Impotent men offered fresh hope by survey

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The Independent Online
A Valentine's Day investigation was launched today to help the one in four men who suffer from impotence permanently or most of the time.

Doctors who specialise in the field of erectile dysfunction (ED) say too few men and their GPs are aware that new drug treatments are now available, and men are frequently too embarrassed to seek help.

"What we are trying to communicate is that ED is a disorder that can affect males of all age groups. In about 85 per cent of cases the condition has an organic or physical element caused by arterial disease," said Dr Geoff Hackett, consultant in erectile dysfunction at the Good Hope Hospital, Sutton Coldfield, West Midlands.

It was not primarily a psychological condition he said.

In a pilot survey they found GPs identify only one in 20 patients with ED although in any two weeks 2.3 million men will have this sexual difficulty. They say that 5 per cent of men have a permanent problem.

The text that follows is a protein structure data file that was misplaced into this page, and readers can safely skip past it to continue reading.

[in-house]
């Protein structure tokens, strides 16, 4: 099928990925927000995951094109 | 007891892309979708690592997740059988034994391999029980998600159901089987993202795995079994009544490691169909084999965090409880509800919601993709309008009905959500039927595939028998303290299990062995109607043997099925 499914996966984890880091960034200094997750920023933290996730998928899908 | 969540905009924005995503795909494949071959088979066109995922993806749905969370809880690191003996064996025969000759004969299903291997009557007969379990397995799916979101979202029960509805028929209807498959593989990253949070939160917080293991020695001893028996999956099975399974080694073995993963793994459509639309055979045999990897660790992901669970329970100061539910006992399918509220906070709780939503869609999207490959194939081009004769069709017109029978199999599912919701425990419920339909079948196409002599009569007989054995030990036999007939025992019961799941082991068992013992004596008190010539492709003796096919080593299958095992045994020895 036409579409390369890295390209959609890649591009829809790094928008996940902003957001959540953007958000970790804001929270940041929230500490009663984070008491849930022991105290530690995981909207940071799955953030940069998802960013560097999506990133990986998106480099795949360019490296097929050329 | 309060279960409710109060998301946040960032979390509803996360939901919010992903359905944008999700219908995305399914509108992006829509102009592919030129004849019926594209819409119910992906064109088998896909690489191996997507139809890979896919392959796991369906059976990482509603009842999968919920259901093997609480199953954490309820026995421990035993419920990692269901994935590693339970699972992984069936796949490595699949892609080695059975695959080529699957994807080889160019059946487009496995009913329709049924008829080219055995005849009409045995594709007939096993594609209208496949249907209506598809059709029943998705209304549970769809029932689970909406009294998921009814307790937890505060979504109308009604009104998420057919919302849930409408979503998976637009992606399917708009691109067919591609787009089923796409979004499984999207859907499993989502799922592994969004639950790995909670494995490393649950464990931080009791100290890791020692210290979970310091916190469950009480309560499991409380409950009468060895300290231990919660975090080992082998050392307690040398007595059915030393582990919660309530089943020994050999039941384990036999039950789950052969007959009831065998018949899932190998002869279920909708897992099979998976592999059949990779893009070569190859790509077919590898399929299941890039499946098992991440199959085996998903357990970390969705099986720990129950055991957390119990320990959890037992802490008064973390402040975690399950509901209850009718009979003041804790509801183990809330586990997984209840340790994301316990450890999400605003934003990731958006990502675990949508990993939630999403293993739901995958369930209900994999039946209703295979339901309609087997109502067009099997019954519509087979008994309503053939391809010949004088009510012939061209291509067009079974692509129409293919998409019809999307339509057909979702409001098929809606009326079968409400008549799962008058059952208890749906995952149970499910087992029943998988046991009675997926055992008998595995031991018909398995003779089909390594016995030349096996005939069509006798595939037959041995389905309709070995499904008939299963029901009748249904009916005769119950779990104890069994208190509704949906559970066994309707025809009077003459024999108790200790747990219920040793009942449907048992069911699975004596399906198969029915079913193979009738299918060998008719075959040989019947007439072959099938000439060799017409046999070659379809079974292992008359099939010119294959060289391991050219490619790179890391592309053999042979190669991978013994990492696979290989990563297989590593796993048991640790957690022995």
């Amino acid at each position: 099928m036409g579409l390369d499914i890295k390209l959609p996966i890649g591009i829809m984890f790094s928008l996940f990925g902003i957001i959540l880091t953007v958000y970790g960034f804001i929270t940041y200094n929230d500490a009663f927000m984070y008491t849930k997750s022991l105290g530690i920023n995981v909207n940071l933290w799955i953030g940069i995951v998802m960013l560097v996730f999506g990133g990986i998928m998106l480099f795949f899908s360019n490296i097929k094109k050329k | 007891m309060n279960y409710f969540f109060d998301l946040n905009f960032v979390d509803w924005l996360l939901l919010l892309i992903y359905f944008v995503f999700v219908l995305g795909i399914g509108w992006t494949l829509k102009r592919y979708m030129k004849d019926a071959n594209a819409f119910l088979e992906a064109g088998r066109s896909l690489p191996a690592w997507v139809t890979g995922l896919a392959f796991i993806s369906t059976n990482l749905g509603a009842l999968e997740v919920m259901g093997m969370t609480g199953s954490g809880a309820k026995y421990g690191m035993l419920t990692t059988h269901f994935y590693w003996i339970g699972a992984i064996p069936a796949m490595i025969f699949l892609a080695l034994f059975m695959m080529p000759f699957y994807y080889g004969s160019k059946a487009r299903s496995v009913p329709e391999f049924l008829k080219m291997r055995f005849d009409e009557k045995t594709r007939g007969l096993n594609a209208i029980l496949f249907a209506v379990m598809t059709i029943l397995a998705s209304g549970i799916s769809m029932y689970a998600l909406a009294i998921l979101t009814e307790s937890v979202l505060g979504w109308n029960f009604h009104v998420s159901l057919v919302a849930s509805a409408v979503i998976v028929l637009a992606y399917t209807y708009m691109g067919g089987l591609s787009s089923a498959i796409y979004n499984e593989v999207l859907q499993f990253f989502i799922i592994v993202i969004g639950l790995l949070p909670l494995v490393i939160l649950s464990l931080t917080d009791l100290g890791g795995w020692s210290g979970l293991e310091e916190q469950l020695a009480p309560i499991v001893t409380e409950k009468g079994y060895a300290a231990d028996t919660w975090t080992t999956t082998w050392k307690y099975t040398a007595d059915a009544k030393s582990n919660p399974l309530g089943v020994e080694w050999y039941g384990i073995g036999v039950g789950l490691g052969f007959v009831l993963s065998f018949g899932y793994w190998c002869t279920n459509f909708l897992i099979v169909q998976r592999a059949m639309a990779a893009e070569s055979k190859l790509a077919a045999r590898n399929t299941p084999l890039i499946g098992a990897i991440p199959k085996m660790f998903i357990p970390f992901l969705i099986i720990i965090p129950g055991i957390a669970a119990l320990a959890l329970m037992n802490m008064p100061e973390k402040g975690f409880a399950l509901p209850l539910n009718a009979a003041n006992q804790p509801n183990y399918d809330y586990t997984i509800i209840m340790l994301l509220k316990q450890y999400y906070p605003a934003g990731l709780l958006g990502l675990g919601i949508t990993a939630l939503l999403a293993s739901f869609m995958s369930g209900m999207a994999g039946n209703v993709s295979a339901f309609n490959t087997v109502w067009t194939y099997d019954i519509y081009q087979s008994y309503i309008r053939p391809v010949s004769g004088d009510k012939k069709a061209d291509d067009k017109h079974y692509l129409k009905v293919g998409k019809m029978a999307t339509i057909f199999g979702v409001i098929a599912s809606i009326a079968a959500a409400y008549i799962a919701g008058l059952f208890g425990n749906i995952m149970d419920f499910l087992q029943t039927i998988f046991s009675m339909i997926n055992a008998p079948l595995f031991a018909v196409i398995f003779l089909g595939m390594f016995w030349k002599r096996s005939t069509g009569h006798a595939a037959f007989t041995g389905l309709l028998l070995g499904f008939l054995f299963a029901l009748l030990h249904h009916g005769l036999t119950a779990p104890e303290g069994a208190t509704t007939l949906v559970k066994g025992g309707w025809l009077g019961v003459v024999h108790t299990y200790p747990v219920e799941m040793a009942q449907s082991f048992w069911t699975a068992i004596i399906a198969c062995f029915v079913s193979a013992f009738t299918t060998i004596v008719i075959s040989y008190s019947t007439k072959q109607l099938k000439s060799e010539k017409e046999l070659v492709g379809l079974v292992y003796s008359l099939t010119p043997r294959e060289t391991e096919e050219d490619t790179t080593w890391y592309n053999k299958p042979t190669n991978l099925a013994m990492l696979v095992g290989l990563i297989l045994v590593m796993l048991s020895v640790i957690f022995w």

The specialists, who have formed the British Erectile Dysfuntion Society, are now starting the first survey in this country into the effects of the problem on love lives, marriages, self esteem and work.

In the pilot study last year covering 10 GP practices in the Midlands they found that ED was experienced by 51 per cent of men with diabetes all or some of the time, and 39 per cent of diabetic men had erectile dysfunction all the time.

But in the control group of healthy men, as many as 23 per cent had ED. The problem increased with age . Thirty-five per cent of men over 60 had ED and 58 per cent of men over 70.

Dr Hackett said that over the past 10 years the problem had become accessible to treatment with new diagnostic methods and new drugs. Previously in otherwise healthy men impotence was routinely put down to psychological causes. Dr Hackett said it was now accepted that 40 per cent of cases had psychological causes.

He said an important drug in the treatment of ED is prostaglandin E1 which dilates the blood vessels, increasing blood flow to the penis. "Apart from treatment it is very useful in establishing whether or not a problem is psychological." A small amount of the drug will show a normal blood flow.

The drug is injected into the penis and enables a man to maintain an erection for about an hour.

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